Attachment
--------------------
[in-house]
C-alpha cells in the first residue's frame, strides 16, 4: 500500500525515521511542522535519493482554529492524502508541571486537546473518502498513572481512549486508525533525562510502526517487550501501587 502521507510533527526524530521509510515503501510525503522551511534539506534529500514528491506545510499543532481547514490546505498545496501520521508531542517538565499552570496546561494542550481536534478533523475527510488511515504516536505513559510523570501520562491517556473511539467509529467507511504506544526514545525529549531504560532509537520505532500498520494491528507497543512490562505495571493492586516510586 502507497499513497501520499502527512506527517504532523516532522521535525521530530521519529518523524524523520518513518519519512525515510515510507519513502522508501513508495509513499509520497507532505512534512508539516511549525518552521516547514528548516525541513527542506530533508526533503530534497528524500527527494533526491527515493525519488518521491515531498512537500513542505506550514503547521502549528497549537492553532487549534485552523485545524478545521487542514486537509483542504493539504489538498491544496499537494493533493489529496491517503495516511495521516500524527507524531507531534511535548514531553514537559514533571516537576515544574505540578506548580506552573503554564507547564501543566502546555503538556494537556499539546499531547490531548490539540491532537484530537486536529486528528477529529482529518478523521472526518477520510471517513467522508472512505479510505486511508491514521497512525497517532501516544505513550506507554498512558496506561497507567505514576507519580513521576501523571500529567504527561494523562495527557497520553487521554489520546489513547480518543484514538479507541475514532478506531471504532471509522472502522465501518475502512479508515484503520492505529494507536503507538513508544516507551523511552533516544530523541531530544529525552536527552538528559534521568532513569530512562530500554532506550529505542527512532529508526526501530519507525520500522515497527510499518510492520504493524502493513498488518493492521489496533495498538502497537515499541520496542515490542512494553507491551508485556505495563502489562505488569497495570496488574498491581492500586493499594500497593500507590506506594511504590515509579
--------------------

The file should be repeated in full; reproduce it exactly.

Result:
[in-house]
C-alpha cells in the first residue's frame, strides 16, 4: 500500500525515521511542522535519493482554529492524502508541571486537546473518502498513572481512549486508525533525562510502526517487550501501587 502521507510533527526524530521509510515503501510525503522551511534539506534529500514528491506545510499543532481547514490546505498545496501520521508531542517538565499552570496546561494542550481536534478533523475527510488511515504516536505513559510523570501520562491517556473511539467509529467507511504506544526514545525529549531504560532509537520505532500498520494491528507497543512490562505495571493492586516510586 502507497499513497501520499502527512506527517504532523516532522521535525521530530521519529518523524524523520518513518519519512525515510515510507519513502522508501513508495509513499509520497507532505512534512508539516511549525518552521516547514528548516525541513527542506530533508526533503530534497528524500527527494533526491527515493525519488518521491515531498512537500513542505506550514503547521502549528497549537492553532487549534485552523485545524478545521487542514486537509483542504493539504489538498491544496499537494493533493489529496491517503495516511495521516500524527507524531507531534511535548514531553514537559514533571516537576515544574505540578506548580506552573503554564507547564501543566502546555503538556494537556499539546499531547490531548490539540491532537484530537486536529486528528477529529482529518478523521472526518477520510471517513467522508472512505479510505486511508491514521497512525497517532501516544505513550506507554498512558496506561497507567505514576507519580513521576501523571500529567504527561494523562495527557497520553487521554489520546489513547480518543484514538479507541475514532478506531471504532471509522472502522465501518475502512479508515484503520492505529494507536503507538513508544516507551523511552533516544530523541531530544529525552536527552538528559534521568532513569530512562530500554532506550529505542527512532529508526526501530519507525520500522515497527510499518510492520504493524502493513498488518493492521489496533495498538502497537515499541520496542515490542512494553507491551508485556505495563502489562505488569497495570496488574498491581492500586493499594500497593500507590506506594511504590515509579